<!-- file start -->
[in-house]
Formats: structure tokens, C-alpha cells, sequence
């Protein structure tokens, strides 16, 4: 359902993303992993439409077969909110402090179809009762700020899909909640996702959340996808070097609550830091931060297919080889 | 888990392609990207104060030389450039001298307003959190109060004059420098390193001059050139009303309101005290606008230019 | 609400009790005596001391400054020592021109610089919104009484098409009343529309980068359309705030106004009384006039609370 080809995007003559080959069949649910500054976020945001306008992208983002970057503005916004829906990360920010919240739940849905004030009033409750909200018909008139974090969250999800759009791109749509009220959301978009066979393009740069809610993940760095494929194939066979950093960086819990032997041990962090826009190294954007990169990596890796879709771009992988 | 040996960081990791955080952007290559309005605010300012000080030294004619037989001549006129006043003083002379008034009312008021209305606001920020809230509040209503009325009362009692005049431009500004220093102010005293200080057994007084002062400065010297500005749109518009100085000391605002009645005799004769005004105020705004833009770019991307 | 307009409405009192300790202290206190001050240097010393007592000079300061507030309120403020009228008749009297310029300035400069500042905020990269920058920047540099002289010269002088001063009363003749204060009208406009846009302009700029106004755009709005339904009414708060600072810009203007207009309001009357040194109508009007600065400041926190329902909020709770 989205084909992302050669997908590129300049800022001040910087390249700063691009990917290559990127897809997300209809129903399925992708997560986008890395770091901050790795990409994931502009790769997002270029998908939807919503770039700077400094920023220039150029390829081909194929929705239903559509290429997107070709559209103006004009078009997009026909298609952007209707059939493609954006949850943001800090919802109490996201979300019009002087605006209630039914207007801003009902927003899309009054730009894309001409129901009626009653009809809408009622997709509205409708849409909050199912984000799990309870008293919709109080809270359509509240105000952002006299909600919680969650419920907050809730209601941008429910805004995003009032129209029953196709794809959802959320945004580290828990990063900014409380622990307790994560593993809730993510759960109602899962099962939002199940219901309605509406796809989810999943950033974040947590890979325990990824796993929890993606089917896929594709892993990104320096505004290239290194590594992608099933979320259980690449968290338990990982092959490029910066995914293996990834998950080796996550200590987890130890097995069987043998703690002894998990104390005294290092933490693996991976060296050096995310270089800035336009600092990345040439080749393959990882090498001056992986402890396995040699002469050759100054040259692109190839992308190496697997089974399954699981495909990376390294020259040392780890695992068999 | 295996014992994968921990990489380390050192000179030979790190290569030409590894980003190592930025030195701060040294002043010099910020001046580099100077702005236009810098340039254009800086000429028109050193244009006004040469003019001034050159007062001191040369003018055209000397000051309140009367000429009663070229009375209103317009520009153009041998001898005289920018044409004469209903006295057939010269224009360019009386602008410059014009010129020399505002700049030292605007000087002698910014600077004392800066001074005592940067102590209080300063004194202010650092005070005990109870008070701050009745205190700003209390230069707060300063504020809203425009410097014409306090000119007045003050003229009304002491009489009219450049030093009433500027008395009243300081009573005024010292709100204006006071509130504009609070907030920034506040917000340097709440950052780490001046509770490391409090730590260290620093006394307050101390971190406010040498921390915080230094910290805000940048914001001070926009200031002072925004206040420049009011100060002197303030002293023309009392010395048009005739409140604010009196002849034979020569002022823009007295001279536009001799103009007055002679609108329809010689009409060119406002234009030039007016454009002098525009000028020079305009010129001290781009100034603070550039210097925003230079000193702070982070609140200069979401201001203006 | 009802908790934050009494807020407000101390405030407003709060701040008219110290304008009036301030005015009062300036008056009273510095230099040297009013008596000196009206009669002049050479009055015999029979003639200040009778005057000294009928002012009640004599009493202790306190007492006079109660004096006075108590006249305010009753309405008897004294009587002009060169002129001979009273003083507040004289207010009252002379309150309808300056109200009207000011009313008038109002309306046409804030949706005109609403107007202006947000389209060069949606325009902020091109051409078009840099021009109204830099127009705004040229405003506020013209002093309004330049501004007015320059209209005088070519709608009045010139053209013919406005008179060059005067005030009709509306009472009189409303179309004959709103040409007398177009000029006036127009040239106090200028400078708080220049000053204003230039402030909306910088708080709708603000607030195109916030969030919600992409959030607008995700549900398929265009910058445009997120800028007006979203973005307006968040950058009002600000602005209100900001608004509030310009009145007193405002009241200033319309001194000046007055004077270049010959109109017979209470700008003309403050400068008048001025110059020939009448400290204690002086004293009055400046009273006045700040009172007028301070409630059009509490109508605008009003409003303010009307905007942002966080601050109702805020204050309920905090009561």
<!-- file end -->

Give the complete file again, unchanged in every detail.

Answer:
[in-house]
Formats: structure tokens, C-alpha cells, sequence
């Protein structure tokens, strides 16, 4: 359902993303992993439409077969909110402090179809009762700020899909909640996702959340996808070097609550830091931060297919080889 | 888990392609990207104060030389450039001298307003959190109060004059420098390193001059050139009303309101005290606008230019 | 609400009790005596001391400054020592021109610089919104009484098409009343529309980068359309705030106004009384006039609370 080809995007003559080959069949649910500054976020945001306008992208983002970057503005916004829906990360920010919240739940849905004030009033409750909200018909008139974090969250999800759009791109749509009220959301978009066979393009740069809610993940760095494929194939066979950093960086819990032997041990962090826009190294954007990169990596890796879709771009992988 | 040996960081990791955080952007290559309005605010300012000080030294004619037989001549006129006043003083002379008034009312008021209305606001920020809230509040209503009325009362009692005049431009500004220093102010005293200080057994007084002062400065010297500005749109518009100085000391605002009645005799004769005004105020705004833009770019991307 | 307009409405009192300790202290206190001050240097010393007592000079300061507030309120403020009228008749009297310029300035400069500042905020990269920058920047540099002289010269002088001063009363003749204060009208406009846009302009700029106004755009709005339904009414708060600072810009203007207009309001009357040194109508009007600065400041926190329902909020709770 989205084909992302050669997908590129300049800022001040910087390249700063691009990917290559990127897809997300209809129903399925992708997560986008890395770091901050790795990409994931502009790769997002270029998908939807919503770039700077400094920023220039150029390829081909194929929705239903559509290429997107070709559209103006004009078009997009026909298609952007209707059939493609954006949850943001800090919802109490996201979300019009002087605006209630039914207007801003009902927003899309009054730009894309001409129901009626009653009809809408009622997709509205409708849409909050199912984000799990309870008293919709109080809270359509509240105000952002006299909600919680969650419920907050809730209601941008429910805004995003009032129209029953196709794809959802959320945004580290828990990063900014409380622990307790994560593993809730993510759960109602899962099962939002199940219901309605509406796809989810999943950033974040947590890979325990990824796993929890993606089917896929594709892993990104320096505004290239290194590594992608099933979320259980690449968290338990990982092959490029910066995914293996990834998950080796996550200590987890130890097995069987043998703690002894998990104390005294290092933490693996991976060296050096995310270089800035336009600092990345040439080749393959990882090498001056992986402890396995040699002469050759100054040259692109190839992308190496697997089974399954699981495909990376390294020259040392780890695992068999 | 295996014992994968921990990489380390050192000179030979790190290569030409590894980003190592930025030195701060040294002043010099910020001046580099100077702005236009810098340039254009800086000429028109050193244009006004040469003019001034050159007062001191040369003018055209000397000051309140009367000429009663070229009375209103317009520009153009041998001898005289920018044409004469209903006295057939010269224009360019009386602008410059014009010129020399505002700049030292605007000087002698910014600077004392800066001074005592940067102590209080300063004194202010650092005070005990109870008070701050009745205190700003209390230069707060300063504020809203425009410097014409306090000119007045003050003229009304002491009489009219450049030093009433500027008395009243300081009573005024010292709100204006006071509130504009609070907030920034506040917000340097709440950052780490001046509770490391409090730590260290620093006394307050101390971190406010040498921390915080230094910290805000940048914001001070926009200031002072925004206040420049009011100060002197303030002293023309009392010395048009005739409140604010009196002849034979020569002022823009007295001279536009001799103009007055002679609108329809010689009409060119406002234009030039007016454009002098525009000028020079305009010129001290781009100034603070550039210097925003230079000193702070982070609140200069979401201001203006 | 009802908790934050009494807020407000101390405030407003709060701040008219110290304008009036301030005015009062300036008056009273510095230099040297009013008596000196009206009669002049050479009055015999029979003639200040009778005057000294009928002012009640004599009493202790306190007492006079109660004096006075108590006249305010009753309405008897004294009587002009060169002129001979009273003083507040004289207010009252002379309150309808300056109200009207000011009313008038109002309306046409804030949706005109609403107007202006947000389209060069949606325009902020091109051409078009840099021009109204830099127009705004040229405003506020013209002093309004330049501004007015320059209209005088070519709608009045010139053209013919406005008179060059005067005030009709509306009472009189409303179309004959709103040409007398177009000029006036127009040239106090200028400078708080220049000053204003230039402030909306910088708080709708603000607030195109916030969030919600992409959030607008995700549900398929265009910058445009997120800028007006979203973005307006968040950058009002600000602005209100900001608004509030310009009145007193405002009241200033319309001194000046007055004077270049010959109109017979209470700008003309403050400068008048001025110059020939009448400290204690002086004293009055400046009273006045700040009172007028301070409630059009509490109508605008009003409003303010009307905007942002966080601050109702805020204050309920905090009561």